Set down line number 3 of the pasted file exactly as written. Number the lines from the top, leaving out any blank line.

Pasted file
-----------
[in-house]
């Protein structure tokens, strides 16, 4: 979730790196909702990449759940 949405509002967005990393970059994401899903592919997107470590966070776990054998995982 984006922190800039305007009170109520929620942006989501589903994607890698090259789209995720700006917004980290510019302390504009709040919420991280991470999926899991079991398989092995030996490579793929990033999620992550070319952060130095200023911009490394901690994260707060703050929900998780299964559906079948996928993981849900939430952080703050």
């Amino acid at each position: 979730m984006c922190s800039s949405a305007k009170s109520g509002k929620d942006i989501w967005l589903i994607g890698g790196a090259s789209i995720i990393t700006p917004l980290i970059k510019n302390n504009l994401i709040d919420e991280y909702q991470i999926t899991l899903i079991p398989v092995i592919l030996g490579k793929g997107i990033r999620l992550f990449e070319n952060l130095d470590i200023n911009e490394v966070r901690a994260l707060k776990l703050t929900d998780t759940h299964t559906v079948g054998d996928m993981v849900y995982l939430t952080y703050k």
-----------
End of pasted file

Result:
């Amino acid at each position: 979730m984006c922190s800039s949405a305007k009170s109520g509002k929620d942006i989501w967005l589903i994607g890698g790196a090259s789209i995720i990393t700006p917004l980290i970059k510019n302390n504009l994401i709040d919420e991280y909702q991470i999926t899991l899903i079991p398989v092995i592919l030996g490579k793929g997107i990033r999620l992550f990449e070319n952060l130095d470590i200023n911009e490394v966070r901690a994260l707060k776990l703050t929900d998780t759940h299964t559906v079948g054998d996928m993981v849900y995982l939430t952080y703050k």